Anne-Marie Eades: International Women's Day 2019 Profile
Anne-Marie Eades is an Aboriginal woman, public health and health service researcher specialising in Aboriginal and Torres Strait Islander women’s health and wellbeing. Following a 30-year career in health, 19 of which focussed on Aboriginal and Torres Strait Islander health, she joined The George Institute for Global Health in 2011.
Anne-Marie’s current body of research relates to creating better understanding and support for the role of Aboriginal and Torres Strait Islander women in their families to ensure strong families, good health for all, and appropriate access to healthcare.
She was attracted to the work by the frustration of what she saw and the opportunity to do something about it.
“When I was working as a theatre nurse in Western Australia, I saw the impact poorly managed diabetes was having on Aboriginal people. I also noticed the age difference for non-Aboriginal people having the same similar surgical procedure.”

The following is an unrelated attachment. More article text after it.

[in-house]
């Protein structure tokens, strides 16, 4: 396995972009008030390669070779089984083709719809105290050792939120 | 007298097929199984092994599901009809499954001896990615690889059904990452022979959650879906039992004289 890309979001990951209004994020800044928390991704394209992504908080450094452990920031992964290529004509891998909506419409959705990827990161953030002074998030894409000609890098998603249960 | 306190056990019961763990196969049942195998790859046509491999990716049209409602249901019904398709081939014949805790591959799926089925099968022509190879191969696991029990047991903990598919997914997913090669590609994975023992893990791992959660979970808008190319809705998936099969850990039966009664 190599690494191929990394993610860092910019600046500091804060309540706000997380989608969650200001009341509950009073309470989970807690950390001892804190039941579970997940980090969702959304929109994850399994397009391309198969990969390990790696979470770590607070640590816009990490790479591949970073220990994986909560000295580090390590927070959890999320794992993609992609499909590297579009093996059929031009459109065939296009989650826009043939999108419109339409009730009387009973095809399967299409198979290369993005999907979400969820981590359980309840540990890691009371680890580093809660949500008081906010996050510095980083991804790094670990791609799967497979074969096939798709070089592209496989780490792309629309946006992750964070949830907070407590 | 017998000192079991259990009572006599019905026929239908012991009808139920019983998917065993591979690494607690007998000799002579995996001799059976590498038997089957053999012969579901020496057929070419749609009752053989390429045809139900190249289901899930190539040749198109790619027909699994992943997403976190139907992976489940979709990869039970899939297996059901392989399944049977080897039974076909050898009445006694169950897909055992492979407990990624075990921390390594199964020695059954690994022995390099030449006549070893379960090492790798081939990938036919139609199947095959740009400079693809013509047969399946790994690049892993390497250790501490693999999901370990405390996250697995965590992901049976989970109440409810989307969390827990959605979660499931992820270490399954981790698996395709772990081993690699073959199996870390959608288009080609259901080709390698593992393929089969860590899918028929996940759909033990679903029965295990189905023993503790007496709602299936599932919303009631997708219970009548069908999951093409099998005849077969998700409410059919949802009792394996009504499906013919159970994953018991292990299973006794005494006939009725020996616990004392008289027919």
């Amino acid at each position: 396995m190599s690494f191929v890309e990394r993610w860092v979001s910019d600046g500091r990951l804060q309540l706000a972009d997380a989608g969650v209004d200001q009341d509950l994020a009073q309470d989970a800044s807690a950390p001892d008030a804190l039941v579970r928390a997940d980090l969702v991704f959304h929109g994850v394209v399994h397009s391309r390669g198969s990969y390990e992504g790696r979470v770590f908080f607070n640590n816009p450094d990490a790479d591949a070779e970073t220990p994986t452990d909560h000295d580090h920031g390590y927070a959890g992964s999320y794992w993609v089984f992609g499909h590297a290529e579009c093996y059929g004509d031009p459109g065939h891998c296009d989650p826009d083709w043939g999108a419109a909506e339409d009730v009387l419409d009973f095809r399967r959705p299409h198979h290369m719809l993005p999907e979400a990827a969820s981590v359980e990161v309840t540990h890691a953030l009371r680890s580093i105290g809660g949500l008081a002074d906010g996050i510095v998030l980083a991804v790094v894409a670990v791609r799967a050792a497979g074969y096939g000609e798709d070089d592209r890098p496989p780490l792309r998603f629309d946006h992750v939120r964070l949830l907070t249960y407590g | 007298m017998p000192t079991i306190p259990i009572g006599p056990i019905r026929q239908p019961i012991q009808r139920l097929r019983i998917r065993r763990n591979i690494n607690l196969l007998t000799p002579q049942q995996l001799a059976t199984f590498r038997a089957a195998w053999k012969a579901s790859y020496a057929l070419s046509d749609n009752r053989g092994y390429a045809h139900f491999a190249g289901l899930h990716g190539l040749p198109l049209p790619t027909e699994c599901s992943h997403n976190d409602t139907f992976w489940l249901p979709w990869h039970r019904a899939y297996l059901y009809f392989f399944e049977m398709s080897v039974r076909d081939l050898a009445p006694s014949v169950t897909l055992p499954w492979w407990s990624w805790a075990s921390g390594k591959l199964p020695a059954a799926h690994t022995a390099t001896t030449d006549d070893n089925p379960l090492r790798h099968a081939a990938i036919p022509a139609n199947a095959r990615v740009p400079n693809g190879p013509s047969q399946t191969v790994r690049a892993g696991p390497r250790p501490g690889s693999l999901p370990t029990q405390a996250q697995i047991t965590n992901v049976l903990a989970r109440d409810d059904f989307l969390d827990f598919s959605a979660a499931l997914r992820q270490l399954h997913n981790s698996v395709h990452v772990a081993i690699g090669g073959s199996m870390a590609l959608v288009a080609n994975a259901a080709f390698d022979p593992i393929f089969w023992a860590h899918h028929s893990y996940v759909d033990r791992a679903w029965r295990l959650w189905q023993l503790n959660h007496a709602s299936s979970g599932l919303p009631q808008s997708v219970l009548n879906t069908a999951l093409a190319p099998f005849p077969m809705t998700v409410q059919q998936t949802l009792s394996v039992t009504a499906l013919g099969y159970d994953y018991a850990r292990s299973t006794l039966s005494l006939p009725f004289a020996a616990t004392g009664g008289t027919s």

“Aboriginal people who came to theatre for surgery or partial amputation were in their 30s and 40s - for other patients, they were in their 60s and 70s.”
Anne-Marie began working with a team of researchers focused on decreasing amputation rates in Aboriginal communities in Western Australian.
“Seeing the outcomes of research change practice is extremely inspiring and a big motivating factor for this kind of work.”
“We conducted a state-wide study looking at reducing amputation rates in Aboriginal communities and identified that education was lacking around wound management. This led to wound care services providing face-to-face education and online services for wound management throughout Western Australia.”
Anne-Marie aims to continue producing work that informs policy reform in much-needed areas, in particular for Aboriginal and Torres Strait Islander women and their health.
“My previous research identified the critical role informal support plays when provided by Aboriginal and Torres Strait Islander women, but no policies or funding targets this area of reform. I hope mine and other research will lend support to a change in policy direction in this regard.”
To move towards a more gender-balanced world, Anne-Marie says that governance and remuneration structures need to be reorganised and reformed.
“We need more women in leadership roles and the gender pay gap needs to be eliminated.”
Reflecting on this year’s International Women’s Day theme, #Balanceforbetter, Anne-Marie has three pillars she focuses on.
“For me, balance is about finding a nice equilibrium between work, health and family.”
Read more from Anne-Marie on Twitter at @anne2_11